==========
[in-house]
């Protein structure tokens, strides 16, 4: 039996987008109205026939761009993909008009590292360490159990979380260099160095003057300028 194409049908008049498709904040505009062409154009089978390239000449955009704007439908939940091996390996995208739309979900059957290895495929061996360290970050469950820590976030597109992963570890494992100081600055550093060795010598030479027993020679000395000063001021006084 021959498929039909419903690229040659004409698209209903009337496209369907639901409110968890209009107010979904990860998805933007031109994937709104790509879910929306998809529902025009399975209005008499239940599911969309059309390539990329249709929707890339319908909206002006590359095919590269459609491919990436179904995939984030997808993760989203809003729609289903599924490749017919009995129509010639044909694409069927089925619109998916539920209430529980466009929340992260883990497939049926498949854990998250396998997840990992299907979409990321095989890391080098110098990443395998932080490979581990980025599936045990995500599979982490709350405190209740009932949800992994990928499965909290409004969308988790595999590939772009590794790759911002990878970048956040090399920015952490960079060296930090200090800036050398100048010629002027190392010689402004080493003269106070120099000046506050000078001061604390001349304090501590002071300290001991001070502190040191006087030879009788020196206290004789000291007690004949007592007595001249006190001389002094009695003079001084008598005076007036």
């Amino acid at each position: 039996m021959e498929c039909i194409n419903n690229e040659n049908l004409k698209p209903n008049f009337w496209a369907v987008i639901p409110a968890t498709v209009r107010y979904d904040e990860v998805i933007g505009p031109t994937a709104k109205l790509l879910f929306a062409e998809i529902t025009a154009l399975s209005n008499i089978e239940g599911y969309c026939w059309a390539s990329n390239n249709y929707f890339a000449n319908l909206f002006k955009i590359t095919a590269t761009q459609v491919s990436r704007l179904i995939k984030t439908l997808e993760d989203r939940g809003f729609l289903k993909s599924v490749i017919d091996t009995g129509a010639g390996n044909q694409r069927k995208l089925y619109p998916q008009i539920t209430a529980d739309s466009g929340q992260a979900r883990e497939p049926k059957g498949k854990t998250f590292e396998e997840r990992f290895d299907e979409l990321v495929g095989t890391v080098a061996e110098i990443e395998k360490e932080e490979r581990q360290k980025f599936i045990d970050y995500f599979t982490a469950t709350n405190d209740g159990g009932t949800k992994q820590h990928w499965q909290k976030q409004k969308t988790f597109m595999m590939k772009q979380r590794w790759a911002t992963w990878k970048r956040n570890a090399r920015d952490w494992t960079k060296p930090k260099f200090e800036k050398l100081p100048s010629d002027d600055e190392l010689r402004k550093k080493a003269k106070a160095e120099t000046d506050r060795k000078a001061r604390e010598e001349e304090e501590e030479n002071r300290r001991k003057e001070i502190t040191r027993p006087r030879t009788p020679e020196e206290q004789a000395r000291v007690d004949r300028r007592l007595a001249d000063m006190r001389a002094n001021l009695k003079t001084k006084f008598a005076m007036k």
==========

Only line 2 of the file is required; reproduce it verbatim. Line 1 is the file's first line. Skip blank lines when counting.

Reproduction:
């Protein structure tokens, strides 16, 4: 039996987008109205026939761009993909008009590292360490159990979380260099160095003057300028 194409049908008049498709904040505009062409154009089978390239000449955009704007439908939940091996390996995208739309979900059957290895495929061996360290970050469950820590976030597109992963570890494992100081600055550093060795010598030479027993020679000395000063001021006084 021959498929039909419903690229040659004409698209209903009337496209369907639901409110968890209009107010979904990860998805933007031109994937709104790509879910929306998809529902025009399975209005008499239940599911969309059309390539990329249709929707890339319908909206002006590359095919590269459609491919990436179904995939984030997808993760989203809003729609289903599924490749017919009995129509010639044909694409069927089925619109998916539920209430529980466009929340992260883990497939049926498949854990998250396998997840990992299907979409990321095989890391080098110098990443395998932080490979581990980025599936045990995500599979982490709350405190209740009932949800992994990928499965909290409004969308988790595999590939772009590794790759911002990878970048956040090399920015952490960079060296930090200090800036050398100048010629002027190392010689402004080493003269106070120099000046506050000078001061604390001349304090501590002071300290001991001070502190040191006087030879009788020196206290004789000291007690004949007592007595001249006190001389002094009695003079001084008598005076007036």